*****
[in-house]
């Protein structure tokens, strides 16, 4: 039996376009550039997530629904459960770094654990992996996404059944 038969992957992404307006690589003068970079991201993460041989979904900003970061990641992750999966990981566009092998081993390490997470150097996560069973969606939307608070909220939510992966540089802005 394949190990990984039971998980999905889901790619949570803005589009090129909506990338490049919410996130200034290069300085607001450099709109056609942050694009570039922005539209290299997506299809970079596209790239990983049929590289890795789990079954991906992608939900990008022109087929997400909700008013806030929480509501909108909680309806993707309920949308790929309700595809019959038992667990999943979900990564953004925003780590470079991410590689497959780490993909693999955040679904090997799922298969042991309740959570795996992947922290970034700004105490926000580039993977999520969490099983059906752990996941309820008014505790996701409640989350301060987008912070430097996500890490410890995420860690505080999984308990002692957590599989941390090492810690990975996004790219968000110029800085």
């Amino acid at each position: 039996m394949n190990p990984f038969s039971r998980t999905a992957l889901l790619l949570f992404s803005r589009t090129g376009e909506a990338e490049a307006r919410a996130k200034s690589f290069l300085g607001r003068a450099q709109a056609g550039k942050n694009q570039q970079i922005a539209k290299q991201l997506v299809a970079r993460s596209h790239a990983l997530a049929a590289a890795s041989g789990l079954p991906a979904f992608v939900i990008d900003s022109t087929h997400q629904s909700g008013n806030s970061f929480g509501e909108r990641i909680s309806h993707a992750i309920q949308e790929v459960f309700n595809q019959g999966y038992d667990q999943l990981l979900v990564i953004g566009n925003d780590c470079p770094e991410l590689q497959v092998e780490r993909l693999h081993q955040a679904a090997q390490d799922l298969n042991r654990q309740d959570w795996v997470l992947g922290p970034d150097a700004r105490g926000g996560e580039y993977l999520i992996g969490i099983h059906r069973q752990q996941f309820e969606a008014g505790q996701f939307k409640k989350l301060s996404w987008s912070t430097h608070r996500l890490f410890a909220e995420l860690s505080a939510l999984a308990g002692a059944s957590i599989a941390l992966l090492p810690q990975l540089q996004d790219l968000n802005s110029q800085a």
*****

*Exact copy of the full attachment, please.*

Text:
[in-house]
């Protein structure tokens, strides 16, 4: 039996376009550039997530629904459960770094654990992996996404059944 038969992957992404307006690589003068970079991201993460041989979904900003970061990641992750999966990981566009092998081993390490997470150097996560069973969606939307608070909220939510992966540089802005 394949190990990984039971998980999905889901790619949570803005589009090129909506990338490049919410996130200034290069300085607001450099709109056609942050694009570039922005539209290299997506299809970079596209790239990983049929590289890795789990079954991906992608939900990008022109087929997400909700008013806030929480509501909108909680309806993707309920949308790929309700595809019959038992667990999943979900990564953004925003780590470079991410590689497959780490993909693999955040679904090997799922298969042991309740959570795996992947922290970034700004105490926000580039993977999520969490099983059906752990996941309820008014505790996701409640989350301060987008912070430097996500890490410890995420860690505080999984308990002692957590599989941390090492810690990975996004790219968000110029800085």
């Amino acid at each position: 039996m394949n190990p990984f038969s039971r998980t999905a992957l889901l790619l949570f992404s803005r589009t090129g376009e909506a990338e490049a307006r919410a996130k200034s690589f290069l300085g607001r003068a450099q709109a056609g550039k942050n694009q570039q970079i922005a539209k290299q991201l997506v299809a970079r993460s596209h790239a990983l997530a049929a590289a890795s041989g789990l079954p991906a979904f992608v939900i990008d900003s022109t087929h997400q629904s909700g008013n806030s970061f929480g509501e909108r990641i909680s309806h993707a992750i309920q949308e790929v459960f309700n595809q019959g999966y038992d667990q999943l990981l979900v990564i953004g566009n925003d780590c470079p770094e991410l590689q497959v092998e780490r993909l693999h081993q955040a679904a090997q390490d799922l298969n042991r654990q309740d959570w795996v997470l992947g922290p970034d150097a700004r105490g926000g996560e580039y993977l999520i992996g969490i099983h059906r069973q752990q996941f309820e969606a008014g505790q996701f939307k409640k989350l301060s996404w987008s912070t430097h608070r996500l890490f410890a909220e995420l860690s505080a939510l999984a308990g002692a059944s957590i599989a941390l992966l090492p810690q990975l540089q996004d790219l968000n802005s110029q800085a």